Saturday, May 25, 2024

Stella McCartney’s $200 Million Sustainable Fashion Fund


Designer Stella McCartney has partnered with the Collaborative Fund to invest in and support entrepreneurs focused on building a more sustainable fashion future.

The new $200 million McCartney-led fund is targeting companies at the Series A and B levels that are working to develop sustainable materials, ingredients, energy, and supply chains.

“I am proud to announce the launch of S????S fund in collaboration with my dear friend Craig from @CollabFund. Our $200M fund invests into cleaner businesses, founders and sustainable solutions — creating a brighter, more hopeful future for us all. I couldn’t be more excited for what’s to come,” McCartney wrote on Instagram.

“Beyond her work as an incredible designer and entrepreneur, Stella is a well-known environmental activist, a champion of animal rights, a lifelong vegan, a pioneer in sustainable materials, and an overall cool person,” Craig Shapiro, Founder and Managing Partner at Collaborative Fund said in a statement.

The designer, daughter of Beatles co-founder Paul McCartney, has been at the forefront of ethical fashion. Last month, the label’s highly anticipated handbag made from mushroom leather launched. It uses a mycelium material made by U.S.-based Bolt Threads to replace the look and feel of cow leather. McCartney said the leather was five years in development.

McCartney x sustainable luxury

McCartney has led the luxury industry to sustainable materials, namely leather alternatives—an industry research firm Global Research says could reach nearly $90 billion by 2025.

The luxury industry has seen a swell of innovations in recent years—many materializing in the wake of McCartney’s innovations. Her Mylo mushroom leather bag was preceded by a proof of concept vegan leather corset and pants made with the material. She’s also led a number of partnerships with Adidas, including a vegan version of the label’s iconic Stan Smith sneaker.

The industry has followed suit.

Louis Vuitton recently released trainers made from vegan and sustainable materials. Last year it launched its first vegan unisex sneakers. Gucci’s Off the Grid collection embraces upcycled and sustainable materials. Valentino also dived into eco footwear with a collection earlier this year made from renewable leather materials. Danish label Ganni has denounced leather, pledging to phase it out by next year.

Most notably, there’s Hermès. The French luxury label known for its leather works announced it was working on a vegan leather bag made from mushroom leather developed by U.S.-based MycoWorks.

Last year, McCartney, along with Burberry and Kering—Gucci’s parent company—joined forces with the Apparel Impact Institute on an initiative dubbed “The Italy Project.” Its aim is to improve the luxury fashion industry’s supply chain, specifically for manufacturers to “coordinate, fund, and scale environmental programs with measurable impact.” The brands will work on their individual value chains and collaborate to develop industry best practices for key areas including energy and water use as well as chemicals.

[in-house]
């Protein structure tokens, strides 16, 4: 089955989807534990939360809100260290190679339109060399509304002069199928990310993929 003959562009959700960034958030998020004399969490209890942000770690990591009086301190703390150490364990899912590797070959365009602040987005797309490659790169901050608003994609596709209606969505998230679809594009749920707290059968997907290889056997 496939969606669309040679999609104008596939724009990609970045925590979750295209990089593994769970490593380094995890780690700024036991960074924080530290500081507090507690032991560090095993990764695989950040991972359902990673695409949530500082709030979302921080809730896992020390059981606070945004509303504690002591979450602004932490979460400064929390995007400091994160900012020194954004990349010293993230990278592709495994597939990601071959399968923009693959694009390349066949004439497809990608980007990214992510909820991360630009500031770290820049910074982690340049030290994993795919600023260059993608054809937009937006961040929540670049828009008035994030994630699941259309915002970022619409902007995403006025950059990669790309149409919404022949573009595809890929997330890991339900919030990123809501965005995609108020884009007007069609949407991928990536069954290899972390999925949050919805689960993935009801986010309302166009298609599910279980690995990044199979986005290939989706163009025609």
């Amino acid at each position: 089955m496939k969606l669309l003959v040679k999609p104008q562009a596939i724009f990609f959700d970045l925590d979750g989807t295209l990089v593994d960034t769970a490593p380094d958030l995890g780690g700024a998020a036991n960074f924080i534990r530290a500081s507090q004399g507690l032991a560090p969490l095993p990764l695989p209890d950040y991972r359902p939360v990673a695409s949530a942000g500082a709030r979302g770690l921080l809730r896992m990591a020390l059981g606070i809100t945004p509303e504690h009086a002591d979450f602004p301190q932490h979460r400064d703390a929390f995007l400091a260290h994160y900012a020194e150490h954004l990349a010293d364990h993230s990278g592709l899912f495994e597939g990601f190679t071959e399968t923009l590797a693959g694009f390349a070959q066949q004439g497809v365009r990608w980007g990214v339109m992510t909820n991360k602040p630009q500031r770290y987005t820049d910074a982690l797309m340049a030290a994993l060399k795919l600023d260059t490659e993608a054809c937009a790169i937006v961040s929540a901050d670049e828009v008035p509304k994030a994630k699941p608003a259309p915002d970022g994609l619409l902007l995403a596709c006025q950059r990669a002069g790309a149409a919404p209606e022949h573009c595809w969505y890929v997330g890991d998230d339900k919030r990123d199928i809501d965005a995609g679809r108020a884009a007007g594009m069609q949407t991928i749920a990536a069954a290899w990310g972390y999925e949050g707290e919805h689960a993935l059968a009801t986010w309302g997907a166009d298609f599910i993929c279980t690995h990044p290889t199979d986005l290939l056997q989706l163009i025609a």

“Fashion brands have always been a little quiet and secretive about their supply chains,” Lewis Perkins, the president of AII, told Vogue last year. “With this project, Burberry, Stella, and Kering are coming to the table and publicly collaborating across a shared supply chain. It’s really exciting to see that even in the pandemic, these brands were so willing to get behind it.”

minnie mouse by stella mccartney
Courtesy Disney

The designer was ever present at last year’s COP26 in Glasgow, where she documented the event in a series of diary-style posts on Instagram.

“If we want to save all our skins from the consequences of the climate and biodiversity crises, we need to stop fashion’s use of animal leather and furs. Mushrooms present a vegan alternative that can be grown regeneratively, renewably and quickly. How can you not be obsessed with these fantastic fungi?,” the designer said during the climate event.

“Younger people will suffer the consequences of climate change and are so much more aware of it as a problem, but also its potential solutions,” she said. “When they speak, we owe it to them to listen.”

McCartney also brings a playful approach to her work. In January, she designed a sustainable pantsuit for Minnie Mouse in a Disney collaboration celebrating both women in the workforce and sustainable materials.

“Minnie has always had a special place in my heart,” McCartney said in a press video. “We share the same values, and what I love about Minnie is that she personifies happiness, self-expression, authenticity…plus she has such great style.”


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